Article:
Smith, M.R., 1944
An attractive species of the highly drained, infertile rosemary scrub and open sand pine woodlands of peninsular Florida.
Trager (1988) - Head, except near base of mandibles, and gaster uniform dark brown; thorax clear orange-yellow; slenderer and with somewhat longer legs and scapes than Dorymyrmex bureni: colonies polycalic, interconnected by trails.
D. flavopectus workers from the Ocala National Forest are notably larger than those from Highlands Co., where the types were collected. Northern specimens have HTL 1.90-2.25 mm, while Highlands Co. specimens have HTL 1.70-.2.00. Specimens from the 2 localities are alike in all other respects.
Keys including this Species
Dorymyrmex flavopectus is restricted to stands of Florida rosemary, Ceratiola ericoides Michaux, including those in early stages of succession to sand pine woodland in the sterile, highly drained, white "sugar sands" of central Florida.
Distribution based on Regional Taxon Lists
Distribution based on AntMaps
Distribution based on AntWeb specimens
Check data from AntWeb
Trager (1988) - The only other Dorymyrmex likely to be encountered in the habitat occupied by D. flavopectus is Dorymyrmex bossutus, though of course Dorymyrmex bureni is found along roads through such areas. D. flavopectus is spottily distributed, and though much apparently suitable habitat is not occupied, where found it is conspicuous by its polycalic colonies; the several nests occupied by each colony are interconnected in clement conditions by well-travelled trails of the strikingly colored workers. Nests are difficult to excavate in the fine, crumbly sand, but are apparently shallow and many-branched. Queens have never been taken.
The following information is derived from Barry Bolton's New General Catalogue, a catalogue of the world's ants.
- flavopectus. Dorymyrmex pyramicus subsp. flavopectus Smith, M.R. 1944d: 15 (w.) U.S.A. Combination in Conomyrma: Kusnezov, 1952g: 430; in Dorymyrmex: Shattuck, 1992c: 85. Raised to species: Kusnezov, 1952g: 430. See also: Snelling, R.R. 1973b: 4; Buren, Nickerson & Thompson, 1976: 306; Trager, 1988: 22; Johnson, C. 1989b: 192 (in key).
Unless otherwise noted the text for the remainder of this section is reported from the publication that includes the original description.
HL 0.78-1.00, HW 0.63-0.90, SL 0.88-1.14, EL 0.18-0.24, FL 0.80-1.03, WL 1.00-1.43, HTL 1. 78-2.43, CI 80.8-90.0, SI 126.4-142.0, OI 21.2-24.5, FI 96.4-106.3, TI 128.2-143.0. N =26. (Holotype not measured)
General form and characters as in figures and in key.
Head broadest at or slightly below midpoint of eye, converging more strongly toward mandibles; occipital border straight to weakly convex; promesonotal curvature as in Fig. 11, generally less arched than that of D. bureni, though variable in both species; propodeal cone a little higher and sharper than in D. bureni and apparently deflected to rear in most specimens.
Mandibular striae as in Dorymyrmex bureni; tessellation of body surface of larger "mesh" than that of D. bureni, so D. flavopectus shinier overall, in spite of having longer, more conspicuous pubescence on head and gaster.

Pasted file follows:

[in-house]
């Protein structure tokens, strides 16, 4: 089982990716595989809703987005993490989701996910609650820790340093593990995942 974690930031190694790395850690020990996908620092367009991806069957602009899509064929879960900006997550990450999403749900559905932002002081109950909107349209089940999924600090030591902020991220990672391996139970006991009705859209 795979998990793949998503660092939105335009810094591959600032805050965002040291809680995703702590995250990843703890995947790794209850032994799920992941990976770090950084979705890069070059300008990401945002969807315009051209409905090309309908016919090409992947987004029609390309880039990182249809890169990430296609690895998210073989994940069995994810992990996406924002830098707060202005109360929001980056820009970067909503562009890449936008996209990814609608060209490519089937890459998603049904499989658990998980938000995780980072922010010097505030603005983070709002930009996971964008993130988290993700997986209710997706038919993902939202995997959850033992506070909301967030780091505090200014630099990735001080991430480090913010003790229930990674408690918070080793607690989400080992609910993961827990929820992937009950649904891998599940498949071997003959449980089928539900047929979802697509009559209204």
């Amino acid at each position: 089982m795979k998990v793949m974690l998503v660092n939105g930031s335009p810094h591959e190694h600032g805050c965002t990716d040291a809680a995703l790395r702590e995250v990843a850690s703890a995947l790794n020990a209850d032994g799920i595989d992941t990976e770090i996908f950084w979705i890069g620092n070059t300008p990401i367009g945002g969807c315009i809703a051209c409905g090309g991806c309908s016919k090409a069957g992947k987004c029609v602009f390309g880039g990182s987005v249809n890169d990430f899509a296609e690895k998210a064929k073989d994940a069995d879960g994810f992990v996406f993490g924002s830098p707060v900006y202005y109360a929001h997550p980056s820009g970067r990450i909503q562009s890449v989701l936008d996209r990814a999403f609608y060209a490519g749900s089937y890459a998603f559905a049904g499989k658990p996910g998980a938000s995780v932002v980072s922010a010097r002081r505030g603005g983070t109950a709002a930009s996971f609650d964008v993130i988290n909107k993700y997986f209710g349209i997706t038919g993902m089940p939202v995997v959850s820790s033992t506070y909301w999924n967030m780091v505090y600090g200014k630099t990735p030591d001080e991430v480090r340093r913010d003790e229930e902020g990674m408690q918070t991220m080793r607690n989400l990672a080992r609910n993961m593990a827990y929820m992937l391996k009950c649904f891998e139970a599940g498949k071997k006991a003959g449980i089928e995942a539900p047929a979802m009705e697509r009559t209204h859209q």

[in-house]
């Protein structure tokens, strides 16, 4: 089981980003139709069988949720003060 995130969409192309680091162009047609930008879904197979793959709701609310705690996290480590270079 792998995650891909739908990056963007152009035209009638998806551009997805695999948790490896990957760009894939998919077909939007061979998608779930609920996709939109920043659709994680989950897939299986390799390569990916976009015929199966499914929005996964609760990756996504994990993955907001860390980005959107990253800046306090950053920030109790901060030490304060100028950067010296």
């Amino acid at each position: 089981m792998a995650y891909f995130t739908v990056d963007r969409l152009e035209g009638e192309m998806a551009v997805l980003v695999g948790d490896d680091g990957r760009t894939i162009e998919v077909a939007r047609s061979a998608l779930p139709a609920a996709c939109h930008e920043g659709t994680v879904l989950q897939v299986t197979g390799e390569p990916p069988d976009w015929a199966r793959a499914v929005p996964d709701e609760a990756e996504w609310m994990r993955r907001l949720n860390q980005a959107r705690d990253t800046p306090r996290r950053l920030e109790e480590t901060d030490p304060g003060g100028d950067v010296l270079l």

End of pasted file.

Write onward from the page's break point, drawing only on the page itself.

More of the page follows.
Color pattern unique; mandibles, clypeus, and thorax, especially the latter, clear uninfuscated orange-yellow, or rarely there is faint infuscation near lower lateral edges of pronotum; underside and coxae dark brown, at some viewing angles showing through edges of nota giving illusion of infuscation; head and gaster piceous brown; gaster appears grayer because of long whitish pubescence; legs dark brown. Among sympatric species, only Dorymyrmex bossutus may approximate this color pattern, but is smaller, shinier and with thorax browner than D. flavopectus.
Five paratypes: Archbold Biological Station, Lake Placid. Florida. Aug. 24 1943. #35. T. C. Schnierla. (at U. S. National Museum).
Smith (1944) lists a holotype and 12 paratypes as the material upon which he based his description. Only 5 specimens from the type series are now found at the U. S. National Museum, none of them labeled as a holotype. I have not chosen a lectotype, since the holotype may be rediscovered. These specimens have slightly different collection data than those listed in Smith's description.
D. flavopectus derives from Latin flavus (yellow) plus pectus (chest) referring to the striking yellow thorax of workers of this species. The name is a noun in apposition, and is not modified to agree in gender with Dorymyrmex.
- Buren, W. F.; Nickerson, J. C.; Thompson, C. R. 1976 . Mixed nests of Conomyrma insana and C. flavopecta - Evidence of parasitism (Hymenoptera: Formicidae). Psyche (Camb.) 82: 306-314 (page 306, see also)
- Johnson, C. 1989b. Taxonomy and diagnosis of Conomyrma insana (Buckley) and C. flava (McCook) (Hymenoptera: Formicidae). Insecta Mundi 3: 179-194 (page 192, see also (in key))
- Kusnezov, N. 1952j . El estado real del grupo Dorymyrmex Mayr (Hymenoptera, Formicidae). Acta Zool. Lilloana 10: 427-448 (page 430, Combination in Conomyrma)
- Kusnezov, N. 1952j . El estado real del grupo Dorymyrmex Mayr (Hymenoptera, Formicidae). Acta Zool. Lilloana 10: 427-448 (page 430, Raised to species)
- Shattuck, S. O. 1992c. Generic revision of the ant subfamily Dolichoderinae (Hymenoptera: Formicidae). Sociobiology 21: 1-181 (page 85, Combination in Dorymyrmex)
- Smith, M. R. 1944d. Additional ants recorded from Florida, with descriptions of two new subspecies. Fla. Entomol. 27: 14-17 (page 15, worker described)
- Snelling, R. R. 1973b. The ant genus Conomyrma in the United States (Hymenoptera: Formicidae). Contr. Sci. (Los Angel.) 238: 1-6 (page 4, see also)
- Trager, J. C. 1988a. A revision of Conomyrma (Hymenoptera: Formicidae) from the southeastern United States, especially Florida, with keys to the species. Florida Entomologist. 71:11-29. (page 22, see also)